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terminals and use them to put this into any compact. you want the good guys to use it, but you don't want the bad guys too, so that will be a challenge, but it's interesting to see how it plays out.— see how it plays out. couldn't electronic— see how it plays out. couldn't electronic warfare _ see how it plays out. couldn't electronic warfare essentially | see how it plays out. couldn't - electronic warfare essentially end a war was yellow it sounds very powerful. it war was yellow it sounds very powerful-— war was yellow it sounds very owerful. , , �* ., , powerful. it probably can't on its own, but powerful. it probably can't on its own. but it _ powerful. it probably can't on its own, but it can _ powerful. it probably can't on its own, but it can certainly - powerful. it probably can't on its i own, but it can certainly contribute to the end. going back to the second world war, montgomery said if we lose the war in the air, we lose the whole war and quickly. i think to an extent, that's the case with the electronic spectrum. it's hard to see how a modern military can fight efficiently if it is denied access to radio. coupled with other aspects
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on the battlefield such as the ukrainian army's ability to manoeuvre quickly, to manoeuvre advantageously, that means attacking the russians in the way they don't expect and anticipate. it could certainly make an important contribution.— certainly make an important contribution. ., ., ~ ., contribution. doctor tom willington, it's been fascinating. _ contribution. doctor tom willington, it's been fascinating. thank- contribution. doctor tom willington, it's been fascinating. thank you - it's been fascinating. thank you very much indeed. we are going to speak to our correspondent nick urged lee, who is in westminster. —— nick eardley. we have breaking news concerning... when it comes to sanctioning oligarchs, i understand in the next few minutes, the uk government is going to confirm that two further oligarchs are being added to the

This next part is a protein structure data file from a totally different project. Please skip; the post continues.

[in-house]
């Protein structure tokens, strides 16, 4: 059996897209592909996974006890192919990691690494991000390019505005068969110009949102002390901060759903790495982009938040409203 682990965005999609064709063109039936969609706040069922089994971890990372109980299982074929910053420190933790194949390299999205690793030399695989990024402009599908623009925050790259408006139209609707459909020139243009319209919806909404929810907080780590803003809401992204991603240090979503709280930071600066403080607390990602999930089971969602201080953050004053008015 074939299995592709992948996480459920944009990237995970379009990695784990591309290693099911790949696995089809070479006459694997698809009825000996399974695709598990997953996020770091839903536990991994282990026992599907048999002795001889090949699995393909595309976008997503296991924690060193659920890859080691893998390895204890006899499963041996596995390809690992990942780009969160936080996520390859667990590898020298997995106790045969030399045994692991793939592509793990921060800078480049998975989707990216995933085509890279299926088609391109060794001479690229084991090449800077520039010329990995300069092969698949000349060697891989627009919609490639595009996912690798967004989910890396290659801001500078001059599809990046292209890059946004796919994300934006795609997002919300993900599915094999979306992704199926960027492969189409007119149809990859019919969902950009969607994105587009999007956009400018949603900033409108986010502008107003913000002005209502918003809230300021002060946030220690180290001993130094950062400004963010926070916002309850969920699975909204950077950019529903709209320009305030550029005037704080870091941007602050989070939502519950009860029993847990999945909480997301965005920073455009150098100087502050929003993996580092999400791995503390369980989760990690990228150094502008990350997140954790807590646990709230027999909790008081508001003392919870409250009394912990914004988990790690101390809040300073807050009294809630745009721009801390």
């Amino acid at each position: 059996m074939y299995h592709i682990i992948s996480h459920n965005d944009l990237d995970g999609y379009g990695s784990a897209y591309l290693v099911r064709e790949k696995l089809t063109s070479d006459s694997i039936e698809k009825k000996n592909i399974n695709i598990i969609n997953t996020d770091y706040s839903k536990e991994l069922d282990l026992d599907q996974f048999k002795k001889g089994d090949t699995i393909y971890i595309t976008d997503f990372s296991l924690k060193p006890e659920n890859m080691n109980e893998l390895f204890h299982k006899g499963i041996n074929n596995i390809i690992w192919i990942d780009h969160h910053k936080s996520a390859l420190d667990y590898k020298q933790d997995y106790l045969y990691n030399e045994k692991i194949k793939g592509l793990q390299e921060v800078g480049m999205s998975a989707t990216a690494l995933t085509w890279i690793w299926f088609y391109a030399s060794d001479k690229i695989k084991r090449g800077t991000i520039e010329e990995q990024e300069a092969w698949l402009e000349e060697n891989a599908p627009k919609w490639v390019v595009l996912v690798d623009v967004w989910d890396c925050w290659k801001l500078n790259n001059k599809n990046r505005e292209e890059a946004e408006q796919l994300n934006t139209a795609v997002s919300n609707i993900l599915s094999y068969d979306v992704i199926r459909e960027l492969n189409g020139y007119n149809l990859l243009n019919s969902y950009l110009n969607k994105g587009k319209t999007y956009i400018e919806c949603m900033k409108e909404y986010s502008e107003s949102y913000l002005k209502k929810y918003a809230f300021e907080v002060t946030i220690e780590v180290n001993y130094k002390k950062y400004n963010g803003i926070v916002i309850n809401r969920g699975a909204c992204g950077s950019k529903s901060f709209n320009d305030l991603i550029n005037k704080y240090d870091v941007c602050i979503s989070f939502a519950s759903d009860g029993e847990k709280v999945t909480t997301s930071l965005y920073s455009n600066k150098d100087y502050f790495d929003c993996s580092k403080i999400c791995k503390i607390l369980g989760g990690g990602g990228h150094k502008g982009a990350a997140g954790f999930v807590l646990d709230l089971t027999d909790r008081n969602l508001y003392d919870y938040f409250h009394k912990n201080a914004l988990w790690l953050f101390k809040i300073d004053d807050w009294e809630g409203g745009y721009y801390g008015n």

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sanctions. we've not been able to speak to either of them, but that will be confirmed in the next few minutes by the uk government, and some people might be familiar with mr usmanov. announce one of his yachts was actually seized today by officials in europe, and the other was someone who is close to president putin. you might remember that the labour leader in the commons raised that he had two properties very close to the uk parliament and there are questions over why he hadn't been added to this sanctions list as of yet. both will be added in the next few
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minutes, and assets in the uk are frozen. as i say, we will reach out to both of them for further comment from the legal teams soon. we haven't had a chance to do thatjust yet, but that news will be confirmed in the next few minutes. {lilia yet, but that news will be confirmed in the next few minutes.— in the next few minutes. 0k, nick, thank ou in the next few minutes. 0k, nick, thank you very _ in the next few minutes. 0k, nick, thank you very much. _ the un has opened a probe into alleged word crimes. —— war crimes. but speak to david, who was the first united states ambassador at large for war crimes under former president bill clinton. he's currently seniorfellow president bill clinton. he's currently senior fellow at the council foreign relations. currently senior fellow at the councilforeign relations. thank you for speaking to us. can you tell us a little bit more about this? inaudible